and the landings can be, hmm, sometimes interesting. And then when you’re done with that, you check into a SEAL team. I checked into Seal Team
3, and once you check in, you’re on a probationary period where your peers are watching you and ensuring that you are the kind of guy they wanna work with. You have to prove yourself. Part of proving yourself is the cheese board and walkthroughs. The cheese board, they can
ask you any question they want about being a SEAL, about
the equipment you use. How fast does a 5.56 round travel? What’s the velocity? Well, it’s 28 feet per second. They can ask you anything under the sun, and you better answer it accurately or you have to do it all over again, and when you’re at a SEAL team, you only get so many tries
before they get rid of you. Even though they’ve invested
all of that time, money. They don’t care because they wanna always maintain the best guys in their team. Now you go to Ordinance, and all the parts of every weapon are sitting in buckets, mixed up. Not one part goes with another part. You have to go through all these buckets, and put all the weapons together. Half a dozen, maybe more, weapons that at the end,
you’ll have completed. All put together, and then they’ll function test them and make sure you did it properly. Once you get done with that, now you go into your platoon, which is the group of guys you’re gonna train and work
with for the next year, two years, three years. Those guys, for me when I went through, was the last step in the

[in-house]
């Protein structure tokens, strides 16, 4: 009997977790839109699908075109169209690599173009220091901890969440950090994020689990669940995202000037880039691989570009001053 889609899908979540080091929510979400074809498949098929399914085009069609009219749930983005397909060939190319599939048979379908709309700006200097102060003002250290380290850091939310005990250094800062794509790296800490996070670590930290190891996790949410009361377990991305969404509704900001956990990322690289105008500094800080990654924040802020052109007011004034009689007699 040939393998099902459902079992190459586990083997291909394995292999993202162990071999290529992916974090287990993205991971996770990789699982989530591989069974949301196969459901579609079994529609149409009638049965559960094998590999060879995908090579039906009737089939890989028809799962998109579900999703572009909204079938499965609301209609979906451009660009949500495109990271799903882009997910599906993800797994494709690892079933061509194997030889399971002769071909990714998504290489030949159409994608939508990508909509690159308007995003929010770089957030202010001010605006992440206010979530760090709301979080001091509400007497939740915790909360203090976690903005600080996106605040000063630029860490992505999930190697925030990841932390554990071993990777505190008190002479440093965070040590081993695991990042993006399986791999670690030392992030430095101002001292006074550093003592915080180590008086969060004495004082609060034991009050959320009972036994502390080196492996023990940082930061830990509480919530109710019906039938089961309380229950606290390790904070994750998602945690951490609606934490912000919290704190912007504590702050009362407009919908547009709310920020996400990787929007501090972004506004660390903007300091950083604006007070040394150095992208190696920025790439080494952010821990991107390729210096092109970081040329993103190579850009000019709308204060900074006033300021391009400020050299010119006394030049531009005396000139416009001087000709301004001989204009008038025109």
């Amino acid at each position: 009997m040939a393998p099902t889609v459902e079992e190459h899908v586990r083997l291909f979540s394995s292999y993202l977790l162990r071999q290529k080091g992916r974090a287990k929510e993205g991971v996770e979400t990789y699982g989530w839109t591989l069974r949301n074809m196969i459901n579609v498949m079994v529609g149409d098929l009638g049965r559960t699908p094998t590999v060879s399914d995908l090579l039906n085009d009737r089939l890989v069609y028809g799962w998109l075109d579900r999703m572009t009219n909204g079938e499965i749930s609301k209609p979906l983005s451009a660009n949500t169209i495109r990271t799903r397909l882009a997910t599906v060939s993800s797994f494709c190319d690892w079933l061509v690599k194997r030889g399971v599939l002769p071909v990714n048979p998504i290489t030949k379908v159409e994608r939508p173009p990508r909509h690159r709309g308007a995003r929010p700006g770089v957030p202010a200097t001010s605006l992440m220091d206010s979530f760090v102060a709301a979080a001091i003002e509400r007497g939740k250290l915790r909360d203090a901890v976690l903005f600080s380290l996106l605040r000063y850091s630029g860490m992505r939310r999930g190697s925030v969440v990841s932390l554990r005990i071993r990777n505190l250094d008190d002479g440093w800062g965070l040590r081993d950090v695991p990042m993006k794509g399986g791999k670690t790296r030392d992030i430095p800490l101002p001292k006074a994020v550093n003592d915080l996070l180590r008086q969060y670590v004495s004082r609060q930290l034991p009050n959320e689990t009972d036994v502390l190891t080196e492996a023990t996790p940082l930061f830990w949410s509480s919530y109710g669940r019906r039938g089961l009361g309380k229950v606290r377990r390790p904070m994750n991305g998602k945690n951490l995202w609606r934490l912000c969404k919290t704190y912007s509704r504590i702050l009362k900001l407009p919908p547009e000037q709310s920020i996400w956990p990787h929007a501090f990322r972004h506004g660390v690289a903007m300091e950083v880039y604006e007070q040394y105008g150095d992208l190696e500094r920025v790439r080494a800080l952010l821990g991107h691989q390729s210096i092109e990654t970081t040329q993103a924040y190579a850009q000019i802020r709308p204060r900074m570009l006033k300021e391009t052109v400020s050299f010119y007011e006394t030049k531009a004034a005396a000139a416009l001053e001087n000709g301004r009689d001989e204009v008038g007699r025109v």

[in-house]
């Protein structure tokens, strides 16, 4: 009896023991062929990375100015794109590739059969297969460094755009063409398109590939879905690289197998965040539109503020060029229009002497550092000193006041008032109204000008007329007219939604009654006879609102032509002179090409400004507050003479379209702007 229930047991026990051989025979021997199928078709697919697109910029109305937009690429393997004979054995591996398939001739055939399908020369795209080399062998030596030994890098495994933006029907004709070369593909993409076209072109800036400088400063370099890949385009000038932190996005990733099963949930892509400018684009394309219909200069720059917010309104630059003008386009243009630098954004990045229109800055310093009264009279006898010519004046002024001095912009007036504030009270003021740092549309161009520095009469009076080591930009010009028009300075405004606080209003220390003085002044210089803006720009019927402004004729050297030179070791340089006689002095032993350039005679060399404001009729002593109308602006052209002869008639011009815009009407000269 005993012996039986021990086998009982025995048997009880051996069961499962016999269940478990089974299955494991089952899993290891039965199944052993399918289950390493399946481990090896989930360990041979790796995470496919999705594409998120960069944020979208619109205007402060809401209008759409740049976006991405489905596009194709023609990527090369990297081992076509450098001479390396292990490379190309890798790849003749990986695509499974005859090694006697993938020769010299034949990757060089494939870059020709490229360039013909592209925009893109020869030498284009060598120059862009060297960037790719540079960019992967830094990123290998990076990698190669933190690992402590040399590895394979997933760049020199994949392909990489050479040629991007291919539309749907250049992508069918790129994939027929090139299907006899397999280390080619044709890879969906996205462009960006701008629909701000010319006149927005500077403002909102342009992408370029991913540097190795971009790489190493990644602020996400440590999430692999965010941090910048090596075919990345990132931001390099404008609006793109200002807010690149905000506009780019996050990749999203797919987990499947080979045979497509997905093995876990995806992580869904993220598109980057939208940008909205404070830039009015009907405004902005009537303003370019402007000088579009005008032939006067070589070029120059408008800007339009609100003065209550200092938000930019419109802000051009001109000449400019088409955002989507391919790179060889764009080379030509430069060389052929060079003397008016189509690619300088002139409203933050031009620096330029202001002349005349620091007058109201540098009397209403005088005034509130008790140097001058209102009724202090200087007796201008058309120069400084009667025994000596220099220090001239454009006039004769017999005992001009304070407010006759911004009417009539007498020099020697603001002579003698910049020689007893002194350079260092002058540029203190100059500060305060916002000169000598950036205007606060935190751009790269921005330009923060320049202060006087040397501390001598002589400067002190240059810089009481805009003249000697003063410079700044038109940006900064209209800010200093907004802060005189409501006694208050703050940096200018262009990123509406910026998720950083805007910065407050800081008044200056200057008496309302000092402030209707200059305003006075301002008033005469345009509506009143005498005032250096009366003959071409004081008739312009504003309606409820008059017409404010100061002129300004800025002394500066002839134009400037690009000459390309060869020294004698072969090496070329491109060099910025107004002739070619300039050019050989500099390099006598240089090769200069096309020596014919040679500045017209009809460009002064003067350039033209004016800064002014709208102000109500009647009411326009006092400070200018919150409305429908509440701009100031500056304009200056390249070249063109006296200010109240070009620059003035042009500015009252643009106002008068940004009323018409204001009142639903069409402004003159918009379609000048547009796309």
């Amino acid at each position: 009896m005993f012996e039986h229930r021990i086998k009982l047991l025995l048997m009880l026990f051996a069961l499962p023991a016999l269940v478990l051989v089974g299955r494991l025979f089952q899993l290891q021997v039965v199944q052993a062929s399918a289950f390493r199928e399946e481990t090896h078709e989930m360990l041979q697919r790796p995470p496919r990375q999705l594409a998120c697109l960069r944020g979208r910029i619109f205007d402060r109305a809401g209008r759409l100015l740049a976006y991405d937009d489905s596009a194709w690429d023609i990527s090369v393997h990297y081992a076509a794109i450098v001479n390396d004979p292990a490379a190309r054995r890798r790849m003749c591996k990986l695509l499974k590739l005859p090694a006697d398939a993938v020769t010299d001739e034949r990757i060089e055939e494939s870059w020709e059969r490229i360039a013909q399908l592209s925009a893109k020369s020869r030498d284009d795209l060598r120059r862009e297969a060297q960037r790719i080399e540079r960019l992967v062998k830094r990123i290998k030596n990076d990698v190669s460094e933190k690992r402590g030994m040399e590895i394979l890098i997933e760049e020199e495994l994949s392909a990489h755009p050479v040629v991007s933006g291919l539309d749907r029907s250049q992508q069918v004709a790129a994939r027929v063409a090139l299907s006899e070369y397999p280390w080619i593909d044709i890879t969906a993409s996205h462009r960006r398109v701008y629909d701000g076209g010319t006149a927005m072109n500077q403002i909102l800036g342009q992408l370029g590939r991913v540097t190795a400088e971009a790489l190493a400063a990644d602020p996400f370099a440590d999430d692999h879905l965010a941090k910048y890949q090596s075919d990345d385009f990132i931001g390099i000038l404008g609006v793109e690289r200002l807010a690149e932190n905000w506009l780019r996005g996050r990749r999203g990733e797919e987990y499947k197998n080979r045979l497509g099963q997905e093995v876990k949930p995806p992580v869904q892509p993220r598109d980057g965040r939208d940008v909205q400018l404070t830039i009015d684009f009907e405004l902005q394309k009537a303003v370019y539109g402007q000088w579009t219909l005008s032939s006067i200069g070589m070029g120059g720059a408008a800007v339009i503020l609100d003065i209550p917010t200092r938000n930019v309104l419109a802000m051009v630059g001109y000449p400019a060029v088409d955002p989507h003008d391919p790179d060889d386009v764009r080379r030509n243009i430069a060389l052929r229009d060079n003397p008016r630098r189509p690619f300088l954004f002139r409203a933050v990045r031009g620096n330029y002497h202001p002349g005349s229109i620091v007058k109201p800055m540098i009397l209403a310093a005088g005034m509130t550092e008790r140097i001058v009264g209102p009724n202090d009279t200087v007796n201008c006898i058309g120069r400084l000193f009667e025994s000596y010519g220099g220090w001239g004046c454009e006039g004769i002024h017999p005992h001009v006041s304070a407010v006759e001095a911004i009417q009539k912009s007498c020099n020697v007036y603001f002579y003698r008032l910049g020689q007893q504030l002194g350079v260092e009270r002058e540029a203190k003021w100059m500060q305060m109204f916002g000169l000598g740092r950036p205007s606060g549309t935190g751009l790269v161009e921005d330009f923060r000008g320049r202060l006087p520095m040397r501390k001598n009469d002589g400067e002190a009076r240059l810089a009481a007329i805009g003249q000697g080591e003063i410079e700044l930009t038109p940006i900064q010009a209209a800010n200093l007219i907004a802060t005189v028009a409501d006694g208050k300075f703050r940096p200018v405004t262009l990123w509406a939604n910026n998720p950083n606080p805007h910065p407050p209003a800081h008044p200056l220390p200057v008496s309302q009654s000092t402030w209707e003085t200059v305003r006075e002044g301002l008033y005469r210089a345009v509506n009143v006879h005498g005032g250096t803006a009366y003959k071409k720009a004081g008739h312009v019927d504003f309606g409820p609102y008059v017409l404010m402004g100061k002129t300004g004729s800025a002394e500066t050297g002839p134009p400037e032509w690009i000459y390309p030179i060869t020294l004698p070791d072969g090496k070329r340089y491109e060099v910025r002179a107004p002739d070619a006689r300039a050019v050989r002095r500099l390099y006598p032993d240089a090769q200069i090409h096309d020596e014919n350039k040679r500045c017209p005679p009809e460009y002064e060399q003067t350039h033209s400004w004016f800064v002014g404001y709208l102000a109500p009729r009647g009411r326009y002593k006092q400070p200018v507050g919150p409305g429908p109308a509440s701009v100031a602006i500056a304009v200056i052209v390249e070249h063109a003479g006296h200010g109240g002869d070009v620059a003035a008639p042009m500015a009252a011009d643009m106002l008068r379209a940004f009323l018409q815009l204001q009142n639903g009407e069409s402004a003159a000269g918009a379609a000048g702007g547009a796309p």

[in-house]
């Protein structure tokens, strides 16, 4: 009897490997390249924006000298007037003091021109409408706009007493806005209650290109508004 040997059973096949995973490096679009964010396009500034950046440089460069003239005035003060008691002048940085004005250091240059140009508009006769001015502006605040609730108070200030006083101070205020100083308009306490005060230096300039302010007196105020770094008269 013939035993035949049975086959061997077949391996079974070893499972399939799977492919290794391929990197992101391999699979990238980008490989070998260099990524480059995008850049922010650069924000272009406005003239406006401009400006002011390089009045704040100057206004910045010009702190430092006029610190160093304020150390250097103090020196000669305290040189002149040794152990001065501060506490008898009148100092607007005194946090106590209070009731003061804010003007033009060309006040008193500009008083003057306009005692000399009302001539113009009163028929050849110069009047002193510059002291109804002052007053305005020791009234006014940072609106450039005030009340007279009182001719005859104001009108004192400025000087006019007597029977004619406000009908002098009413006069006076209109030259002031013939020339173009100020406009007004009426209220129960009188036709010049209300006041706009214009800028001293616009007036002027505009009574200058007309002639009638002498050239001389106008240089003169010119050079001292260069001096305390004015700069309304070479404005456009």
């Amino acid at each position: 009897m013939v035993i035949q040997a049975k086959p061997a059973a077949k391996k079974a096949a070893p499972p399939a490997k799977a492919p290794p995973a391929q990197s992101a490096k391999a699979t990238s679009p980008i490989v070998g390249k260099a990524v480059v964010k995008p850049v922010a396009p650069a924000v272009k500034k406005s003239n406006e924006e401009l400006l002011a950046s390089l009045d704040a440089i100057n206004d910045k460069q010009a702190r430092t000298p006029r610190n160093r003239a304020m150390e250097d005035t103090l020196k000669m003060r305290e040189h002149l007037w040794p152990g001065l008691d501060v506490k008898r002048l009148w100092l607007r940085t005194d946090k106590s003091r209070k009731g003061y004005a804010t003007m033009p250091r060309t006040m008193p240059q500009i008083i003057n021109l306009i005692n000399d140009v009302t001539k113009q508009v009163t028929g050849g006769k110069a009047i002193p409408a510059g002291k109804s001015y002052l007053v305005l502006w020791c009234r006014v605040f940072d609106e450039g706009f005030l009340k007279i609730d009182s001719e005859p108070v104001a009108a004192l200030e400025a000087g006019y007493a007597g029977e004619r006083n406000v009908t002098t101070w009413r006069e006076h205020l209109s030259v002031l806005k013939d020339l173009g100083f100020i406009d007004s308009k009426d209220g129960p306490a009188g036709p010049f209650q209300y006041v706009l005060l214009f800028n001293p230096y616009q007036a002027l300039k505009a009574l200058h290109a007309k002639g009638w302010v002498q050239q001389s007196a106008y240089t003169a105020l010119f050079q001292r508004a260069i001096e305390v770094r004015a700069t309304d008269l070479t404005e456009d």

process of getting your Trident. They decide when it’s
time for you to get it. Your peers, which personally,
I think is the way to go. It was a long road to get there, but well worth it in the end, and once you get that Trident, now you are a SEAL, but you’re still earning
your way as a new guy, and as a new guy, you’re doing everything. When you’re not doing everything, then you’re volunteering
for everything else and earn the respect
of your more seasoned, veteran guys that are at the team. Over time, usually, I probably didn’t feel comfortable as an operator versus a new guy until about somewhere between three and five years at the Command. It takes a long time to not feel like a new guy which is a good thing. It keeps every SEAL somewhat humble and always learning, always training, always trying to be better, and never thinking that you are the best at something ’cause there’s
always room for improvement. So, are you tough enough,
smart enough to be a Navy SEAL? Anyone can do anything. I know that sounds so
cliche, but the reality is is if you, if you’re
truly dedicated to it, both mind and spirit, and you’ve got the passion and the drive, then you can be whatever you wanna be, certainly a Navy SEAL. (rock music)